Thursday, October 13, 2011

Southwest Kick a Muslim Woman Off the Plane After Misunderstanding Her Comments

'Southwest Planes' photo (c) 2008, Douglas Muth - license: http://creativecommons.org/licenses/by-sa/2.0/

Southwest has a reputation for booting people off their planes at the slightest excuse, that is when they are not fat shaming people and forcing them to purchase seats they don't need.  In the latest controversy a Pakistani-American Muslim woman wearing a hijab was shown the door after the thought ze heard her say, "it's a go."  What she actually said was "I've got to go," on her phone.

For the sake of argument, let's just say that the flight attendant heard correctly and Irum Abbasi, did indeed say, "it's a go," how do these words constitute a threat to the safety of the passengers?  Umm they don't because it's a go could refer to a plethora of things.  The only reason why it was deemed a threat is because Abbasi happened to be wearing a hijab.  Everyone knows that Muslim women are just a huge threat to law order.  The very fact that they desire to present a modest appearance is evidence of  their subversive ways.

 The following is an excerpt from Courthouse News Services.
She says she was selected for secondary screening after passing through a metal detector, patted down, and allowed to board the flight.

     The flight was scheduled to depart at 8:15 a.m. At 8:17 a.m., the pilot announced there would be an "administrative delay."

     A Transportation Security Authority agent then came aboard and pulled her off the plane.

     Abbasi says that a 3-minute conversation with the TSA agent persuaded him that she was "no security risk," and that the door to Flight 1950 was still open, but she was not allowed to reboard "because the crew was 'uncomfortable' with her on the plane, and that the captain had discretion to make that final call."

     She says she told the TSA agent "that failure to make that flight would cause her to miss a critical research experiment that she was conducting," and for which she had come to San Diego. But she was not allowed to reboard, and was given a voucher for the 10:55 a.m. flight.

     She says she arrived at San Jose State at 1:25 p.m., almost 4 hours late, 25 minutes after her experiment was to begin, by which time most of her subjects had left.

     She says Southwest's discrimination was "intentional, malicious, willful, wanton [and] callous."

     She seeks punitive damages for discrimination based on race, religion, color, ethnicity, alienage, ancestry, and/or national origin, breach of contract, negligence, and intentional infliction of emotional distress.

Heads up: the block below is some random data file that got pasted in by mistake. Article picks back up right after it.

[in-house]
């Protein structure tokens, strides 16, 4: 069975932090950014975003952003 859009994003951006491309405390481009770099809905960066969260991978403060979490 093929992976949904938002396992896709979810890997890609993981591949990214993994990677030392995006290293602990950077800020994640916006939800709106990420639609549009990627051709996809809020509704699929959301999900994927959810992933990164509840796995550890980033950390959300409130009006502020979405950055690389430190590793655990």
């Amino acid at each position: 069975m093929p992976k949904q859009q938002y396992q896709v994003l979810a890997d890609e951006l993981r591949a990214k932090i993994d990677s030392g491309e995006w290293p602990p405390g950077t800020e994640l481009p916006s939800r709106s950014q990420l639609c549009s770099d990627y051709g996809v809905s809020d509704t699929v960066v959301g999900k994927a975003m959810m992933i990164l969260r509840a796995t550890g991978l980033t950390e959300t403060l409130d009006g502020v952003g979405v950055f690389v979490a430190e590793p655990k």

She is represented by James McElroy of Del Mar, and Ameena Mirza Qazi, of the Council on American-Islamic Relations, of Anaheim
So she had already gone through the indignity of secondary screening, no doubt because of being identified as Muslim and then was still escorted off the plane.  Despite being determined as not a security risk, Irum Abbasi still made the crew to uncomfortable to be allowed to fly.  Pilots always have the final say on who can and cannot fly on their planes but it is clear to me, that this power was abused in this case.  Every step of the way, Abbasi was a victim of profiling.   It seems that the crews fee fees were more important than Abbasi's civil rights. Once again, it seems that living with bigotry is supposedly much easier than being called a bigot.

Southwest is the airline of bigotry.  Flying with them is the equivalent of flying standby because one never truly knows if you are going to reach your destination despite paying to travel.  Their actions are never about the security of the comfort of passengers, but about disciplining people who do not fit a certain appearance standard.   The process of being removed from a plane is absolutely designed to  cause shame in the person being removed.  There is rarely to never a public apology issued and when the plane does take off minus the passenger that supposedly caused the offense, it confirms in the minds of the fellow passenger that someone was indeed wrong with the person who was removed.

I hope that Southwest is forced to pay out a huge award on this case.  Everything about this smacks of Islamphobia and such bigotry should never be tolerated.  Ensuring the safety of others cannot out weigh the civil rights of marginalized people.  If we do not begin to hold Southwest accountable, they will continue with their bigoted policies and further other people that are already actively oppressed socially.